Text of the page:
The Conference on Retroviruses and Opportunistic Infections (CROI) occurred in Seattle from Feb. 13 through Feb. 16. Several sessions focused on the relationship of Pre-Exposure Prophylaxis (PrEP) to sexually transmitted diseases (STDs).
Opponents of PrEP have argued that PrEP would drive down condom use, increasing the risk for other STDs. Researchers at CROI reported that they failed to find evidence linking PrEP to increases in STDs. Researchers found some evidence that the structured care of PrEP could detect STDS with non-obvious symptoms. This increased detection and treatment of these hidden STDs could break the STD transmission cycle.
STDs can be viral, bacterial, or parasitic. Researchers focused on the bacterial STDs: chlamydia, gonorrhea, and syphilis. Bacterial STDs vary in the obviousness of their symptom. Penile gonorrhea usually has obvious symptoms, but rectal chlamydia and rectal gonorrhea usually do not. Syphilis produces sores at the point of infection, but a rectal syphilitic sore may be invisible. As the symptoms of an STD drive people to be tested, hidden STDs frequently remain untreated. These untreated hidden STDs can still infect sexual partners. As anal infections with bacterial STDs tend to be hidden, these STDs pose a health risk to gay and bi men.
Dr. Matthew Golden reported on syphilis. From 1996 to 2015, 74 percent of all syphilis cases in the U.S. occurred among gay and bi men. Syphilis has occurred largely among gay and bi men with HIV. From 2011 to 2016, however, four cities reported a decline in the proportion of syphilis cases among gay and bi men with HIV. Seattle, San Francisco, New York, and Los Angeles, all experienced this decline. Seattle experienced an increase in the proportion of syphilis cases among gay and bi men without HIV. Golden recommended opt-out syphilis testing in HIV clinics, as a control measure.
While gay and bi men have driven the syphilis epidemic, it may change. Gay and bi men from Florida, North Carolina, and Texas reported about 2 to 3 times more sex with women, than did gay and bi men from New York and Washington. This could lead to increased regional and racial health disparities. More research is needed on possible regional variations in bisexual behavior.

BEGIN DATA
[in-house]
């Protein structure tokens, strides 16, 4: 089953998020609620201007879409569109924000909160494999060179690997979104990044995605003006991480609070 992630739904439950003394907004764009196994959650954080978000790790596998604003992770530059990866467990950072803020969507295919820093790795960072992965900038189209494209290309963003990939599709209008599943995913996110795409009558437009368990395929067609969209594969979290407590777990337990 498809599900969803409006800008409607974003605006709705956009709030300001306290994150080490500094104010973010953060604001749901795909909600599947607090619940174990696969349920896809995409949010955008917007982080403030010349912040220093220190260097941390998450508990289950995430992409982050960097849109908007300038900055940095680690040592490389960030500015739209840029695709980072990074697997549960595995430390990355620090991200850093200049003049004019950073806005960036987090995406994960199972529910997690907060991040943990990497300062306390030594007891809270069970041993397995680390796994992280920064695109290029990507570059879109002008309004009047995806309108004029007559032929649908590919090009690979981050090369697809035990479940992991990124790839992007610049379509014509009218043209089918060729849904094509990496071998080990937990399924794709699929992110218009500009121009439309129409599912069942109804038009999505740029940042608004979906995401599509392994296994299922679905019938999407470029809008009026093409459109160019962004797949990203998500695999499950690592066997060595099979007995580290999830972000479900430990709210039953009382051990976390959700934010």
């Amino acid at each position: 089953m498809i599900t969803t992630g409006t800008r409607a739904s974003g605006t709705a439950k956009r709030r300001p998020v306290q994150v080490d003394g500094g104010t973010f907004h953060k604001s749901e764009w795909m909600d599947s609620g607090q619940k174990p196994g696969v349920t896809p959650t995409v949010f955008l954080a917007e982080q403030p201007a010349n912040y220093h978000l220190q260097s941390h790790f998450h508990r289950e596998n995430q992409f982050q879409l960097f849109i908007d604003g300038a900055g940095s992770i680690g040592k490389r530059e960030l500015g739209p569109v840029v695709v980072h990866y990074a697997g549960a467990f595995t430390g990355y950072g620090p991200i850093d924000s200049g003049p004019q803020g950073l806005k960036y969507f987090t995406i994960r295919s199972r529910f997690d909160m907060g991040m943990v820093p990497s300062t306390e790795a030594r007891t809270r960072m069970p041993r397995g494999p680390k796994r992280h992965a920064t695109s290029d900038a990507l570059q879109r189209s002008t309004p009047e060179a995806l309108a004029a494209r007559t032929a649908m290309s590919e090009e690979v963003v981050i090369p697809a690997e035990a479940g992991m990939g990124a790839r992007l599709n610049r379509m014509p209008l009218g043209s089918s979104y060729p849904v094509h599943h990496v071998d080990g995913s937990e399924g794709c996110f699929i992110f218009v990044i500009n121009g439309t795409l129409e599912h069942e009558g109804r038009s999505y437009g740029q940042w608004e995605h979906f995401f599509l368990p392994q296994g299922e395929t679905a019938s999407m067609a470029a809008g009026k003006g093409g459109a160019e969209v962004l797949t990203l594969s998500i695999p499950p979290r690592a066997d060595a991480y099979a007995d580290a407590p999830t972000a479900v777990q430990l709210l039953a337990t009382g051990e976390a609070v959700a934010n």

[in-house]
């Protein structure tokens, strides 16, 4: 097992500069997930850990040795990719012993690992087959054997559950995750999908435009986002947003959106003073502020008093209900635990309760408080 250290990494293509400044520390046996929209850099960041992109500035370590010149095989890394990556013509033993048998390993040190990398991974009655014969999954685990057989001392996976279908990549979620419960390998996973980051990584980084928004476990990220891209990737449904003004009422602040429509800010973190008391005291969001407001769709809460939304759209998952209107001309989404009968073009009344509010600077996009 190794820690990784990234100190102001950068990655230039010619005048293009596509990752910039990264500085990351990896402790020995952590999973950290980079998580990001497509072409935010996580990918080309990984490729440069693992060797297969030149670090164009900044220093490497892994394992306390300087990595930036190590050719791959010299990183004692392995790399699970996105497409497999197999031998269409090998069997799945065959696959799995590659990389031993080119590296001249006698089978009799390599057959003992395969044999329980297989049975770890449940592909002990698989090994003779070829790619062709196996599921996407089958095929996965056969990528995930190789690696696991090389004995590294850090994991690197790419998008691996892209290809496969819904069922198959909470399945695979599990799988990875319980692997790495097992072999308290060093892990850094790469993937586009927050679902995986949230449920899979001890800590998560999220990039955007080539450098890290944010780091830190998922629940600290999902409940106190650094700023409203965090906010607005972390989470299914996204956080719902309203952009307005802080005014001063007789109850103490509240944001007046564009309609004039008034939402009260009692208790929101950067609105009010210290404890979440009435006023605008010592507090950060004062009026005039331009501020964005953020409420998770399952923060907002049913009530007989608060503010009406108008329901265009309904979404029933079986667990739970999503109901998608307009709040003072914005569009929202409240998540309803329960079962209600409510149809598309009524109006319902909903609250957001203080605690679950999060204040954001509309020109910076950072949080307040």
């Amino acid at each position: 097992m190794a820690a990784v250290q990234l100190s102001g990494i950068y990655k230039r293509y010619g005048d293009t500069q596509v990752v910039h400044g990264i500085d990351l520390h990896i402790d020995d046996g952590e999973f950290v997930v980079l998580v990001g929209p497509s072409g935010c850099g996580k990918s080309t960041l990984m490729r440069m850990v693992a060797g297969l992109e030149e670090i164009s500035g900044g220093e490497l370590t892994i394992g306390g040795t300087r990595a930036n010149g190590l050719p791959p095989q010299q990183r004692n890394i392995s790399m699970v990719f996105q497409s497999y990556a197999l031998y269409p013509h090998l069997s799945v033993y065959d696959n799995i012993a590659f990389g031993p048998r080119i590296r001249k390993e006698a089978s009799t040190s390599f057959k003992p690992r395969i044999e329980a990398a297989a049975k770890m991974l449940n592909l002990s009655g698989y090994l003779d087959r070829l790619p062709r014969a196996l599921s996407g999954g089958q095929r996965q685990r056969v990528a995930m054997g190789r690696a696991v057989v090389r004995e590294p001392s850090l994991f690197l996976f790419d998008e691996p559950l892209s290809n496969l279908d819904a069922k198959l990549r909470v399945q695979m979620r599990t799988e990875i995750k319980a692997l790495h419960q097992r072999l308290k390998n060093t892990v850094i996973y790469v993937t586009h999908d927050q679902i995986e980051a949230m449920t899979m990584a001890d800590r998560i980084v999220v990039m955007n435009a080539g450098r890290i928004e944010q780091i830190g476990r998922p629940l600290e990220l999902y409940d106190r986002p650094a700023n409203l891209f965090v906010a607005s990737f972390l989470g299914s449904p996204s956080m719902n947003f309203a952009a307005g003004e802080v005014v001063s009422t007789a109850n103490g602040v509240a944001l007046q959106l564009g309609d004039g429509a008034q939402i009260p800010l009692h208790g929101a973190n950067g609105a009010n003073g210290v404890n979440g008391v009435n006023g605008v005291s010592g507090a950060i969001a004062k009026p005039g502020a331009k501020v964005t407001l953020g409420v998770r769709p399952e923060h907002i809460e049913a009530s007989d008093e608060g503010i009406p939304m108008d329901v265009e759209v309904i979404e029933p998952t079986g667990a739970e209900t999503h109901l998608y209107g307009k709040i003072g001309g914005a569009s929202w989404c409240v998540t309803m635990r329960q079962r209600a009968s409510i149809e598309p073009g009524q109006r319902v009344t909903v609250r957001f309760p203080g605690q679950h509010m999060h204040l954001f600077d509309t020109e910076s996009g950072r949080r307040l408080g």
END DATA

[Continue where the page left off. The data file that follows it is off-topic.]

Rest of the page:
Golden reported that the impact of PrEP on STDs was mixed and inconclusive. Golden concluded that PrEP would likely increase STD risk at the population level, but the “magnitude of that change is uncertain.”
Dr. Michalina Montaño reported that diagnoses of STDs increased after people started PrEP. Montaño also found decreased condom use and increased diagnoses of chlamydia and gonorrhea.
Montaño contrasted diagnoses between the obvious STDs and the hidden STDs. People with a hidden STD are less likely to seek testing and treatment. The structured medical care of PrEP, however, would diagnose and treat these STDs. This contrast could tease apart the effects of reduced condom use from those of increased diagnoses and treatment of hidden STDs.
Montaño found major differences between these two groups. While diagnoses of the obvious STDs decreased by 17 percent, diagnoses of the hidden STDs increased by 140 percent. Increased diagnoses of rectal chlamydia largely drove the increase among the hidden STDs. Fewer diagnoses of syphilis largely drove the decrease among obvious STDs.
Single studies cannot provide definitive conclusions. In addition, African-Americans made up only 7.8 percent of this study. It will take more research to understand the relationship between PrEP and increased STD rates. These reports show that this relationship is not simple.
To view webcasts of CROI sessions, please visit, http://www.croiwebcasts.org/
To view abstracts and posters from CROI, please visit http://www.croiconference.org/
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